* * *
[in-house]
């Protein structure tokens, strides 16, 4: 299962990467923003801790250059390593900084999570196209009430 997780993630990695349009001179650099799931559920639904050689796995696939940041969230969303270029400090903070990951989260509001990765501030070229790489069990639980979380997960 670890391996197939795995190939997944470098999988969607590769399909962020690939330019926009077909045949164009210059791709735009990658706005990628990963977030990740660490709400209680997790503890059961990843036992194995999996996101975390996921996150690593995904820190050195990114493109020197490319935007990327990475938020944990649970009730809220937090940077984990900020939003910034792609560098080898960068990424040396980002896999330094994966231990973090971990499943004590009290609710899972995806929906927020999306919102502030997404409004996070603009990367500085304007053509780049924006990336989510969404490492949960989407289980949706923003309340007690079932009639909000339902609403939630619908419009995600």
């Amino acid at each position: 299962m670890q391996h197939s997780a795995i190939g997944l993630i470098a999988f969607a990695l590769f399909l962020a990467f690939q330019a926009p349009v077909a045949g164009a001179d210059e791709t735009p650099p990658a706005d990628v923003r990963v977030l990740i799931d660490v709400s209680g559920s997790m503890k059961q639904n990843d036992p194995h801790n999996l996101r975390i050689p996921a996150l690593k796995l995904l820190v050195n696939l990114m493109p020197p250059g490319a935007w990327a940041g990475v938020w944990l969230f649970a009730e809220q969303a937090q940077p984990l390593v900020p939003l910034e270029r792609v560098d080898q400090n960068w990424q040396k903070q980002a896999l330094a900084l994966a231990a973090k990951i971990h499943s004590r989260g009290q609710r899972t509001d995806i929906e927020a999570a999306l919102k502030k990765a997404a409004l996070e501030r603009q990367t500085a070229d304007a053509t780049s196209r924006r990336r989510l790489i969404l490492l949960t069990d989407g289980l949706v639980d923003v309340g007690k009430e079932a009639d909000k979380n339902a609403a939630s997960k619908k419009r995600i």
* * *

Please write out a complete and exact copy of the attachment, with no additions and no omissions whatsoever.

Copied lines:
[in-house]
């Protein structure tokens, strides 16, 4: 299962990467923003801790250059390593900084999570196209009430 997780993630990695349009001179650099799931559920639904050689796995696939940041969230969303270029400090903070990951989260509001990765501030070229790489069990639980979380997960 670890391996197939795995190939997944470098999988969607590769399909962020690939330019926009077909045949164009210059791709735009990658706005990628990963977030990740660490709400209680997790503890059961990843036992194995999996996101975390996921996150690593995904820190050195990114493109020197490319935007990327990475938020944990649970009730809220937090940077984990900020939003910034792609560098080898960068990424040396980002896999330094994966231990973090971990499943004590009290609710899972995806929906927020999306919102502030997404409004996070603009990367500085304007053509780049924006990336989510969404490492949960989407289980949706923003309340007690079932009639909000339902609403939630619908419009995600």
């Amino acid at each position: 299962m670890q391996h197939s997780a795995i190939g997944l993630i470098a999988f969607a990695l590769f399909l962020a990467f690939q330019a926009p349009v077909a045949g164009a001179d210059e791709t735009p650099p990658a706005d990628v923003r990963v977030l990740i799931d660490v709400s209680g559920s997790m503890k059961q639904n990843d036992p194995h801790n999996l996101r975390i050689p996921a996150l690593k796995l995904l820190v050195n696939l990114m493109p020197p250059g490319a935007w990327a940041g990475v938020w944990l969230f649970a009730e809220q969303a937090q940077p984990l390593v900020p939003l910034e270029r792609v560098d080898q400090n960068w990424q040396k903070q980002a896999l330094a900084l994966a231990a973090k990951i971990h499943s004590r989260g009290q609710r899972t509001d995806i929906e927020a999570a999306l919102k502030k990765a997404a409004l996070e501030r603009q990367t500085a070229d304007a053509t780049s196209r924006r990336r989510l790489i969404l490492l949960t069990d989407g289980l949706v639980d923003v309340g007690k009430e079932a009639d909000k979380n339902a609403a939630s997960k619908k419009r995600i």